Greetings.  A few weeks ago I was invited to facilitate a "speed networking" event for the French-American Chamber of Commerce.  A chance to help forty successful and extremely busy business professionals connect with each other in the hope of building new and productive business relationships.  And a chance to test some of my latest thinking about how to connect with strangers in a more than superficial way by turning the notion of business networking on its head.  Thinking that has been influenced by more than 8,000 years of history from around the globe.

Mind you, the ancient Greeks, Romans, Egyptians, Assyrians or native peoples of the Western Hemisphere would never have invented speed networking.  They all knew that building relationships takes time, patience, and a willingness to get to know what really matters to someone.  But then, they didn't live in a time of high tech, high touch, high energy, high definition, high octane, and higher stress.  A time when time was constantly of the essence and it was essential to size up other people in less than a moment of–dare I say–superficial conversation.  No, unlike us, our ancestors didn't always have places to go, people to see, deals to make, and another networking event to zoom through on the way home.

You get the picture.  And as a result, most business professionals go to networking events much like dogs wander through a park.  Quickly sniffing the bushes along their way with the dream that they will catch the scent of a lead and make a quick connection that turns into business.  Hope springs eternal.

So there I was, given exactly four minutes to get total strangers to begin to build a meaningful relationship before they moved on to the next stranger, and the next.  And so what did I ask them to do?  Spend their four magical minutes together not talking about business at all.  Not bombarding each other with superficial questions and superficial answers about the one thing they came to talk about.  No slogans, taglines, 30-second infommercials, or summaries of their resumes.  No elevator speeches about their jobs, business objectives, unique value propositions, or the amazing benefits of doing business with their companies.  No, instead I asked them to simply spend four minutes finding 10 things they had in common that had absolutely, positively nothing to do with work.  Just so they could make a human connection and, in doing so, figure out if there was a more substantive basis for connecting, talking further, and then possibly building a business relationship.  In four short minutes.  At a speed that would rival Usain Bolt.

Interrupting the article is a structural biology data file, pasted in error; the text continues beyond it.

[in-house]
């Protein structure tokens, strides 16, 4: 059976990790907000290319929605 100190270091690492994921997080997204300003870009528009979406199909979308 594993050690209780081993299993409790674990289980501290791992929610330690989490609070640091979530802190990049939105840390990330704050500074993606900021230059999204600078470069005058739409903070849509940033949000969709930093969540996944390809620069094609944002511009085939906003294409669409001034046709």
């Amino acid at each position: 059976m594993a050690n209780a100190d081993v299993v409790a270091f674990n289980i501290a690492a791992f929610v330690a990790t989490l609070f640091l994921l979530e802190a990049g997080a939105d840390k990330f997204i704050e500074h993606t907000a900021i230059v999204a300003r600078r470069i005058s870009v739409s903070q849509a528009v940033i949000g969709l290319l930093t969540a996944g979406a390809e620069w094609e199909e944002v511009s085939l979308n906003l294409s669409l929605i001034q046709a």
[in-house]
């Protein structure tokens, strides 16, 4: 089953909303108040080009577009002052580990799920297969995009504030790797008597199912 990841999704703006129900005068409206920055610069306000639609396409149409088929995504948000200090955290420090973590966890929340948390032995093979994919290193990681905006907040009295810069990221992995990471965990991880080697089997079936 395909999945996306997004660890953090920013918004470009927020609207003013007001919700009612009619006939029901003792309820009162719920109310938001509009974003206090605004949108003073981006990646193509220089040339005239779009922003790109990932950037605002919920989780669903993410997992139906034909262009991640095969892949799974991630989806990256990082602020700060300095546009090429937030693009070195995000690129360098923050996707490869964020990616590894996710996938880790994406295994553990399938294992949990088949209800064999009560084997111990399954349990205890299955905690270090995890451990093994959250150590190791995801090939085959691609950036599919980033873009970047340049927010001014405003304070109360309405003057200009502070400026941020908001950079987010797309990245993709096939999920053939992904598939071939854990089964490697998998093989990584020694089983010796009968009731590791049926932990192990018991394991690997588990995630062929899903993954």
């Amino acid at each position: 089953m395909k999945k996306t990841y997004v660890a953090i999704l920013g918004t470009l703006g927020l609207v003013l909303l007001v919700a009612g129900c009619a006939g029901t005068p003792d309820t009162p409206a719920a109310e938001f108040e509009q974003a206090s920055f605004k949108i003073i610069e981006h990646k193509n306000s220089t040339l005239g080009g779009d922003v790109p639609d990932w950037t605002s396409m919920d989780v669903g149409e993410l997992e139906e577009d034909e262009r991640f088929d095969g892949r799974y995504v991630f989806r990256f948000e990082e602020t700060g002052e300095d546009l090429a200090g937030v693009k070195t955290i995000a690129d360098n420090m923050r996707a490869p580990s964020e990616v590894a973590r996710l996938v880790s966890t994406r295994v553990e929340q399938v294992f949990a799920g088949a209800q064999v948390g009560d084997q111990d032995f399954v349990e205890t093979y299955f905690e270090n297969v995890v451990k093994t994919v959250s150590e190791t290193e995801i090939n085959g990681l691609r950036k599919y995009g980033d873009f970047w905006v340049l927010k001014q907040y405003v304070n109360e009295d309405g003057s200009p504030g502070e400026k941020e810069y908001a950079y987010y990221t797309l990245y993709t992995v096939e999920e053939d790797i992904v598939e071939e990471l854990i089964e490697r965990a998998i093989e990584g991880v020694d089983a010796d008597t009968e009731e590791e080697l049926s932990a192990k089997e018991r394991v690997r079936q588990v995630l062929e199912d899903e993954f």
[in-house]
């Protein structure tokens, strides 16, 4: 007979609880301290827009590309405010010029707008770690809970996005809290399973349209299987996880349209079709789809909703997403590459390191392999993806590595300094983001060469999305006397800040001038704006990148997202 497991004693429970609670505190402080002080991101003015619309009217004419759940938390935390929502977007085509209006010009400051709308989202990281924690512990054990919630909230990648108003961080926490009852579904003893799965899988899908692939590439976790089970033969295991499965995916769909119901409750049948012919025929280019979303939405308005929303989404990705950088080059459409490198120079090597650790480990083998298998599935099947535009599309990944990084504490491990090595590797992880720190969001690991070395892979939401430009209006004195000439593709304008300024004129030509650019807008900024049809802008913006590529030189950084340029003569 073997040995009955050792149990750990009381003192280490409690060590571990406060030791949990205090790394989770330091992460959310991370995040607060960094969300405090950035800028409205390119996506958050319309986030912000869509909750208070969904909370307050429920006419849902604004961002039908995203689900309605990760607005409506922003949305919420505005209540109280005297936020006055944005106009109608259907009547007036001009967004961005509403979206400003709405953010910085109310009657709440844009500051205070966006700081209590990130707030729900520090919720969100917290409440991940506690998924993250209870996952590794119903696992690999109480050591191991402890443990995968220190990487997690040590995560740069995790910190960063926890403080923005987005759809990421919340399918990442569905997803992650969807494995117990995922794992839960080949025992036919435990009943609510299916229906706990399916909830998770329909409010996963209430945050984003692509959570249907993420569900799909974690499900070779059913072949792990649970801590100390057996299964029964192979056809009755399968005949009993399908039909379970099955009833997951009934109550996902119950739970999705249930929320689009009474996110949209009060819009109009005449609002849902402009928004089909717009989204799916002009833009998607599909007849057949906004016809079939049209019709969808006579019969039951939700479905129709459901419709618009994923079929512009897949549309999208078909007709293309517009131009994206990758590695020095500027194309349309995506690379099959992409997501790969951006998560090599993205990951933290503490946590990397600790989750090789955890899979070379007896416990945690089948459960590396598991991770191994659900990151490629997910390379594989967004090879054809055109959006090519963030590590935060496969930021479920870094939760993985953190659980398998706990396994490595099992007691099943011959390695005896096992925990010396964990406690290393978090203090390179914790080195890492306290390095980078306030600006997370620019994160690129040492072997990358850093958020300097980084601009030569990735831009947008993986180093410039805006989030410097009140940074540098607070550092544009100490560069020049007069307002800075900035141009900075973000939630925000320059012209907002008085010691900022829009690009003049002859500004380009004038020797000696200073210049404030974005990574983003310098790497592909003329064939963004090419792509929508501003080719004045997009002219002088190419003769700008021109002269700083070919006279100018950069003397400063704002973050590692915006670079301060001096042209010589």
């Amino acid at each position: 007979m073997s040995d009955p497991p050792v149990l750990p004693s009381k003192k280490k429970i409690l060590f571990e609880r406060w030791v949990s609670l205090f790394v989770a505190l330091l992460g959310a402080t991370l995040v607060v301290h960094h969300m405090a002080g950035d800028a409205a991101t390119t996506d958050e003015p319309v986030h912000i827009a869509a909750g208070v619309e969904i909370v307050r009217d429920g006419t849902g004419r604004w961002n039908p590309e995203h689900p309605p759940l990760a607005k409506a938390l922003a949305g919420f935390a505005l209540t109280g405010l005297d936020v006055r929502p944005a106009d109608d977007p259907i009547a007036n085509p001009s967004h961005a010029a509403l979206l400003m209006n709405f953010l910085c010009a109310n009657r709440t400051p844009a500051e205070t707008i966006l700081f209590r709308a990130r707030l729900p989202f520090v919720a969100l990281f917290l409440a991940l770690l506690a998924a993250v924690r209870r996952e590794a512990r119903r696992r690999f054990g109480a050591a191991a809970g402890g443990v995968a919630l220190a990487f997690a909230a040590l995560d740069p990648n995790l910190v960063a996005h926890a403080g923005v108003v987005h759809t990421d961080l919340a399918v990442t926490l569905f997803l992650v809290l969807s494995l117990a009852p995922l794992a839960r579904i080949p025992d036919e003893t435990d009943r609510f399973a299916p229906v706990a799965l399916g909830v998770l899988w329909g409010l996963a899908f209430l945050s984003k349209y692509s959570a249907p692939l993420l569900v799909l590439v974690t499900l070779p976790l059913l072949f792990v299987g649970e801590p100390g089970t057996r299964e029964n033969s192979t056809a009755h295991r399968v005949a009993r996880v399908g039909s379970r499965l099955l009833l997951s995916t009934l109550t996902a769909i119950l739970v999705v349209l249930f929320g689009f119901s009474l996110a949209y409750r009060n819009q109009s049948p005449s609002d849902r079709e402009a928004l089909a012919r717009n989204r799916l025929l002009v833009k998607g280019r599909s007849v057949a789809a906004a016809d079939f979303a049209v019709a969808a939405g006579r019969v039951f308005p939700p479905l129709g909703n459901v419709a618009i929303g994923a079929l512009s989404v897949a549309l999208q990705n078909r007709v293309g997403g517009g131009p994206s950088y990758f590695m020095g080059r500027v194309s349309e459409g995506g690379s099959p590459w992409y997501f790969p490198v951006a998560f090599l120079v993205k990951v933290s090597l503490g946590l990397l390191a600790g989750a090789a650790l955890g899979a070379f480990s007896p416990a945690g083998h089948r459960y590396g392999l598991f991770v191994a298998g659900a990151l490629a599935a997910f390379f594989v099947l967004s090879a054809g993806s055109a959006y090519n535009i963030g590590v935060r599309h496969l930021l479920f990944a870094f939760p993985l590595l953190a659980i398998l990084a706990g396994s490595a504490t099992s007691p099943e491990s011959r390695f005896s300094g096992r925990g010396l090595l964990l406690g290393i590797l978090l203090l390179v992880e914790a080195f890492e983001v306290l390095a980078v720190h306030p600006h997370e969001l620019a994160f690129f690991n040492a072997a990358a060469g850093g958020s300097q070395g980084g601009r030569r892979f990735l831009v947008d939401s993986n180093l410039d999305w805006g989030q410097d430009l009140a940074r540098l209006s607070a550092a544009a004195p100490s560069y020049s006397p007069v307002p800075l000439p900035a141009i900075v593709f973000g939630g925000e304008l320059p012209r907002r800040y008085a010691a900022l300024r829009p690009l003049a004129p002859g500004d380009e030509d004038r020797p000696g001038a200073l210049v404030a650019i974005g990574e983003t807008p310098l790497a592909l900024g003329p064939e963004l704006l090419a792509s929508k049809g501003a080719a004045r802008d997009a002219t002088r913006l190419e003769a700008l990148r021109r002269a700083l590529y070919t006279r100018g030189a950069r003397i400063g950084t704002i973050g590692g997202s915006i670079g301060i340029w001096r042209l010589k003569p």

And what they discovered was the joy of meeting another person without the stress of having to talk shop.  The joy of connecting at a much easier and deeper level.


We win in business and in life when we understand the real basis for building relationships that matter.  And when we realize that each of us has at least ten things in common with every other person on earth.